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Yesterday was a big day for earnings in the connected consumer space, with both Apple and Netflix reporting. Today is a big day for selling their shares. Apple was off nearly 5 percent in midday trading after it reported slower than expected iPhone sales. In this case, Apple seems to be partly a victim of the rumor mill that usually serves it well. With everyone expecting the iPhone 5 later this year, with its dramatically larger screen, the iPhone 4 suddenly looks outdated. As for Netflix, its shares were down a vertiginous 25 percent in midday trading, despite swinging to a larger profit in the second quarter than analysts had projected. Subscriber growth slowed slightly, however, and the company warned that the upcoming Olympics could take a bite of subscriber growth for the third quarter as well. It also reiterated its plans to plow future profits into international expansion, which will keep a lid on GAAP earnings going forward. Lookout below.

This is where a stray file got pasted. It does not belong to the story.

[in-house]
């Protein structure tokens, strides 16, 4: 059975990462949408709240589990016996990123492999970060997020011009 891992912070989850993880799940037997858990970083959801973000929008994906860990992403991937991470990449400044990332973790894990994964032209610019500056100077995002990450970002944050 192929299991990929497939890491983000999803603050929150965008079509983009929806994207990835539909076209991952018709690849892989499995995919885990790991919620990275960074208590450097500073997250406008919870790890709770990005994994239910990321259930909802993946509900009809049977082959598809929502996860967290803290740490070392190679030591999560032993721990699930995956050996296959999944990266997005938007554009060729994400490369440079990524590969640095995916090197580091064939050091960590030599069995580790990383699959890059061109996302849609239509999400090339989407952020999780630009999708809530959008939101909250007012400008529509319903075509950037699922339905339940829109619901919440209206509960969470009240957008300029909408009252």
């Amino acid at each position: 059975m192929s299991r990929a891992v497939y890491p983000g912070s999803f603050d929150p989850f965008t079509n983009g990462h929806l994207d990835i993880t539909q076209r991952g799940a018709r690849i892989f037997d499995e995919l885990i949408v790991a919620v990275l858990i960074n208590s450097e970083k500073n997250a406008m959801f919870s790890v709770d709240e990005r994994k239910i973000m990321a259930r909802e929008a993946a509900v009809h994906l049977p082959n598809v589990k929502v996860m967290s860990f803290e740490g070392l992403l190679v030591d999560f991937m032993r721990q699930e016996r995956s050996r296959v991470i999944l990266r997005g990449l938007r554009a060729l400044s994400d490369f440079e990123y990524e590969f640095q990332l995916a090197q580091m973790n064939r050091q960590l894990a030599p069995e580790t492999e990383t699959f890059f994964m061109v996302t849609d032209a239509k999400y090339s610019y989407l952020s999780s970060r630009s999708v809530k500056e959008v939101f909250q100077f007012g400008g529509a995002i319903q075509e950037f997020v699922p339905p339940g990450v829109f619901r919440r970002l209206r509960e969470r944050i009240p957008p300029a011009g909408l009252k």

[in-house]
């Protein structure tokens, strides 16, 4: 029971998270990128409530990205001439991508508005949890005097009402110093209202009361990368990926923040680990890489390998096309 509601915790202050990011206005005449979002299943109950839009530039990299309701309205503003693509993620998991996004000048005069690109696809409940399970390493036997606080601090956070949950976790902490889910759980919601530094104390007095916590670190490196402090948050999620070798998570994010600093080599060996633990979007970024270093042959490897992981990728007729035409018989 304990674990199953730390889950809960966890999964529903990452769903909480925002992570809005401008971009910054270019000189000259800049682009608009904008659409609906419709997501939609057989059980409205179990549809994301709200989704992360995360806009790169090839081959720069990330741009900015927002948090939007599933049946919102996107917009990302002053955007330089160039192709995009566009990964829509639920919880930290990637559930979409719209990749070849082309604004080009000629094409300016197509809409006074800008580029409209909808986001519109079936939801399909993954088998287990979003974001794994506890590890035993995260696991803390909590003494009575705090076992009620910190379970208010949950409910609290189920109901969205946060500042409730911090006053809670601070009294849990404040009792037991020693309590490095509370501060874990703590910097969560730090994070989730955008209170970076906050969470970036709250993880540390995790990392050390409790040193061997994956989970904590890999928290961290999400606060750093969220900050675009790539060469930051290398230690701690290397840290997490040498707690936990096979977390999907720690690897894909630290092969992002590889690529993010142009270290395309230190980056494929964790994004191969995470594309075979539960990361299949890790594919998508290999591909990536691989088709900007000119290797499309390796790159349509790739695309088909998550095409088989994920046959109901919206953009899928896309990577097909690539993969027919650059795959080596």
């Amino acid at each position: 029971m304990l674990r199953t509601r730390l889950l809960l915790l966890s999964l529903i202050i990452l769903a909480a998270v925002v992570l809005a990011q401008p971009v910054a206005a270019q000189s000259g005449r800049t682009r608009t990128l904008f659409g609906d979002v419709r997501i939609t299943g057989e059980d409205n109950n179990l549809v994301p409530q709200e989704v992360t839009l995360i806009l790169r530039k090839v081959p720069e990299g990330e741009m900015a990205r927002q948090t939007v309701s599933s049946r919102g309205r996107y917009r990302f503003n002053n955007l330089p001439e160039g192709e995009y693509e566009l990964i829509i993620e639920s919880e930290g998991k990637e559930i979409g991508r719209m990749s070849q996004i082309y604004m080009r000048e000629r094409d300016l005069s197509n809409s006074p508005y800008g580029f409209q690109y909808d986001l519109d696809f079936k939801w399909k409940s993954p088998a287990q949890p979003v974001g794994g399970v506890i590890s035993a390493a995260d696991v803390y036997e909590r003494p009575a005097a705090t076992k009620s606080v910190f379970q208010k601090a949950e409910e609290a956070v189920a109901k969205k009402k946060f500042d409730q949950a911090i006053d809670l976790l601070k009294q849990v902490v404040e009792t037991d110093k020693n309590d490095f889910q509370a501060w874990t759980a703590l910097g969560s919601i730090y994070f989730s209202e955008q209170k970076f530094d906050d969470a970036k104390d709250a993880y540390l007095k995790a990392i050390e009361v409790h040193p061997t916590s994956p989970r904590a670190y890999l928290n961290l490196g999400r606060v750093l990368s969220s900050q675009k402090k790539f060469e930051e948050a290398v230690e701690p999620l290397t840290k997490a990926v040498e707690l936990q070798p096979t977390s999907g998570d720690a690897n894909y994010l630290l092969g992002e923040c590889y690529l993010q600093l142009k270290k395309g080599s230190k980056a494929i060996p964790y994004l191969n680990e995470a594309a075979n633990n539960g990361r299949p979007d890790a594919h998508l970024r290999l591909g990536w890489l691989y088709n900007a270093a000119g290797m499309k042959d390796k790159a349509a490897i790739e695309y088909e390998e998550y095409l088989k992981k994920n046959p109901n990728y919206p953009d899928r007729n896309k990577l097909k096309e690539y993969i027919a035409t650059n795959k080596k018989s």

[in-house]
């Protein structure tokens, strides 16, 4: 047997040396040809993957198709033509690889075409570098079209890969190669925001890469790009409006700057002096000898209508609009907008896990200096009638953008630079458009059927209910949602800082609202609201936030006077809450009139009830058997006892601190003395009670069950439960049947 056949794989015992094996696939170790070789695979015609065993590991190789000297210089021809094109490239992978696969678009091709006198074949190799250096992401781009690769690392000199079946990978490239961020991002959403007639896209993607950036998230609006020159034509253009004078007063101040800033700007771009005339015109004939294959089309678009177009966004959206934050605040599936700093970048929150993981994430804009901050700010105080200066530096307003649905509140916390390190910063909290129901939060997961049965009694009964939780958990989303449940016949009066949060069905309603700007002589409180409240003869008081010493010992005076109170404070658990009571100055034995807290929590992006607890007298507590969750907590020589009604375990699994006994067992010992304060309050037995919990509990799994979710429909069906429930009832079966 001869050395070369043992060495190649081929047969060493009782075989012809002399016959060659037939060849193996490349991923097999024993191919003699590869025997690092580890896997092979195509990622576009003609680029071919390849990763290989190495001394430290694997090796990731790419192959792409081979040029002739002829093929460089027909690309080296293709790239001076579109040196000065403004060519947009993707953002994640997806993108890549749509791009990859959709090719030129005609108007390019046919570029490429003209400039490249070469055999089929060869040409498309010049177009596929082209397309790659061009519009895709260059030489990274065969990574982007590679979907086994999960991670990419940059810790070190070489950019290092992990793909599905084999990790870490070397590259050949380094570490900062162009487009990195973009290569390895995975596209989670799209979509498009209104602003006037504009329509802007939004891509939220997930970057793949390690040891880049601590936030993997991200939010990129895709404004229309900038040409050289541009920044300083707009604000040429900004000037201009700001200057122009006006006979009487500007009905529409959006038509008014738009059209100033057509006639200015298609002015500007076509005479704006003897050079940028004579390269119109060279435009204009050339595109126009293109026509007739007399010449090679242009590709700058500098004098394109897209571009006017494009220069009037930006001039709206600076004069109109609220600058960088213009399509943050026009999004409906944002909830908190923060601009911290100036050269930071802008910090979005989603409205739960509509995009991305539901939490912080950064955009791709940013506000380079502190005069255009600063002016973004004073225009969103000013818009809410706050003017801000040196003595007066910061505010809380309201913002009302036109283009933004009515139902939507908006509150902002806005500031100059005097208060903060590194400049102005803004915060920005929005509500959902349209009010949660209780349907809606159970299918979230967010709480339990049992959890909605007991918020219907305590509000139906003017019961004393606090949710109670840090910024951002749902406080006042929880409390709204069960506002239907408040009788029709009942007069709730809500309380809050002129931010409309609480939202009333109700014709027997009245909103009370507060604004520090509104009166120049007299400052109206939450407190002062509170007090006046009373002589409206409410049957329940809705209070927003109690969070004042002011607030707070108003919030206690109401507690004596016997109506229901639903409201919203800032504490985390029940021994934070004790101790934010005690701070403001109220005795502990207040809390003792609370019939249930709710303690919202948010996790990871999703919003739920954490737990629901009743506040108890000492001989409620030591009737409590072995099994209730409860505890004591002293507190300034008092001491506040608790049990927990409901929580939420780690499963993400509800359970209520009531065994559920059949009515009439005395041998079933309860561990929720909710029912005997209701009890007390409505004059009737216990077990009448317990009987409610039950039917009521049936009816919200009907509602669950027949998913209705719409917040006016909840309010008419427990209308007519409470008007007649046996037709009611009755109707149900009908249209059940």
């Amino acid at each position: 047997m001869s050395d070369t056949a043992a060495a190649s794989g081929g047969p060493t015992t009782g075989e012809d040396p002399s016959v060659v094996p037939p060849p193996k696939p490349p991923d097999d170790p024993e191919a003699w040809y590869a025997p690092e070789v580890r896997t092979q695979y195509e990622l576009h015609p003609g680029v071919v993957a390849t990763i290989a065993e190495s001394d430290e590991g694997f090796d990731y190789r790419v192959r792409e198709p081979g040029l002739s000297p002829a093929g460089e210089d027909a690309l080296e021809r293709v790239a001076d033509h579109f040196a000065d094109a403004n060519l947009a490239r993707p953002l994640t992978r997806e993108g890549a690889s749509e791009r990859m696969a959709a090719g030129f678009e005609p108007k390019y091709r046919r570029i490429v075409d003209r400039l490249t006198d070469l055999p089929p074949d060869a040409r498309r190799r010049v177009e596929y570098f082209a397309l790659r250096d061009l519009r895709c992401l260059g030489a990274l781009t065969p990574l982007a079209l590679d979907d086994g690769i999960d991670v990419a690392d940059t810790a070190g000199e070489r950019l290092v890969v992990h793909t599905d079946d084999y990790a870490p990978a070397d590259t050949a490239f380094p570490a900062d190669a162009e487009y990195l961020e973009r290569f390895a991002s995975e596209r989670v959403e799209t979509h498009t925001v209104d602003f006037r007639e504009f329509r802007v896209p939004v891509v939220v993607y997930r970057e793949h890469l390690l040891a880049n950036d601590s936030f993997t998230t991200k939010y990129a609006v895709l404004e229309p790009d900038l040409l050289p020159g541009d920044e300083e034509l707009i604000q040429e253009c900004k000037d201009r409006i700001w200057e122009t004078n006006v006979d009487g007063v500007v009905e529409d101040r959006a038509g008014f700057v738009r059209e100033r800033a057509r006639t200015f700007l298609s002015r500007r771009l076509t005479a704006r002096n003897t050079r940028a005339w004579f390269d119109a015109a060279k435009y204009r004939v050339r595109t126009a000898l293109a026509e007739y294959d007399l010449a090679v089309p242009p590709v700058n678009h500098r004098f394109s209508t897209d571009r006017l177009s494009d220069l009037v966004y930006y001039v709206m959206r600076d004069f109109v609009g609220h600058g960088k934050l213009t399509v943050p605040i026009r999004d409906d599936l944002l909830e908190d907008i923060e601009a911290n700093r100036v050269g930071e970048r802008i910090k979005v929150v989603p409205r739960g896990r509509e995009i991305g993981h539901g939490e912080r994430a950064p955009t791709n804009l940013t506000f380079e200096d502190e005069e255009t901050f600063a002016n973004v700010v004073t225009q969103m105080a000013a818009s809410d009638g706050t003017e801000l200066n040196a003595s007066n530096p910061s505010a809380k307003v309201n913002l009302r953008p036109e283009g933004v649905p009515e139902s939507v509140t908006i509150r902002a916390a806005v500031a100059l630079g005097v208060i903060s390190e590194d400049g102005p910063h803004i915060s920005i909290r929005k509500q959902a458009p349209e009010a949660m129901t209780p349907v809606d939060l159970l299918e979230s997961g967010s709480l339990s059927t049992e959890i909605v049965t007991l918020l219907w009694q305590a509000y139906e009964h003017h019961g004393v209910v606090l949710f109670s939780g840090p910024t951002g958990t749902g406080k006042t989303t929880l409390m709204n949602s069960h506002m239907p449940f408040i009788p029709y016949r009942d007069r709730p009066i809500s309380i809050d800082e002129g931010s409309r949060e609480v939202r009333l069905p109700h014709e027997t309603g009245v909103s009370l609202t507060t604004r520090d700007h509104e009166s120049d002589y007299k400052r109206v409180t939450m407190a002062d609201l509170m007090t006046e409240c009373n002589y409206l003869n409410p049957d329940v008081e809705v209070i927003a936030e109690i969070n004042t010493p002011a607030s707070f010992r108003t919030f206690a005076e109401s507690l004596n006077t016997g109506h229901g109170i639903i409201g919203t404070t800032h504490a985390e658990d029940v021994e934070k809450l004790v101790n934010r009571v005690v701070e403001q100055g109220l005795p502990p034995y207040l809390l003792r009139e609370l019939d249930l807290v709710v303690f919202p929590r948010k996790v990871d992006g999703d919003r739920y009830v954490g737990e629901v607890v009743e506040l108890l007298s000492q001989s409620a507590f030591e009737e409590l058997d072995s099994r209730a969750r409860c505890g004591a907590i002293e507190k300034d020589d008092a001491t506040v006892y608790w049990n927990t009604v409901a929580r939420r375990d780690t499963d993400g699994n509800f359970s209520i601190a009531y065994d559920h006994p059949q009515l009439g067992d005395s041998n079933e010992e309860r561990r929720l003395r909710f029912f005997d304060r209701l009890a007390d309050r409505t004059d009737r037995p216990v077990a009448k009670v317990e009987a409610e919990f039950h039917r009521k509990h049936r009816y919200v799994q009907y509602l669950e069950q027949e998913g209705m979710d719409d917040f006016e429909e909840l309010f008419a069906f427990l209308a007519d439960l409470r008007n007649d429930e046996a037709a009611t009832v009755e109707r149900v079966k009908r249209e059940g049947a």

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Mogulfest 2012, this year’s edtion of the annual gathering of media and technology chieftains organized by investment bank Allen & Co., opens on Tuesday in Sun Valley, Idaho,  Attendees are not given a formal schedule of the dinners, lunches and panel discussions until after they arrive, but we already know the menu will be heavy on Schadenfreude. Once upon a time, executives from old-line media companies bestrode Sun Valley like giants. But in recent years, upstart technology companies have been showing up and stealing some of the old guard’s deal-making and ego-messaging thunder. This year, however, with Wall Street humbling once high-flying tech companies like Facebook and Zynga, media companies say the natural order of things is returning. “Last year it was ‘holy s–t,’ these guys are geniuses,” one attendee told the New York Post. “This year we are feeling a little less wobbly. They have been humbled.” If I were Mark Zuckerberg I wouldn’t sit too close to Rupert Murdoch around the campfire.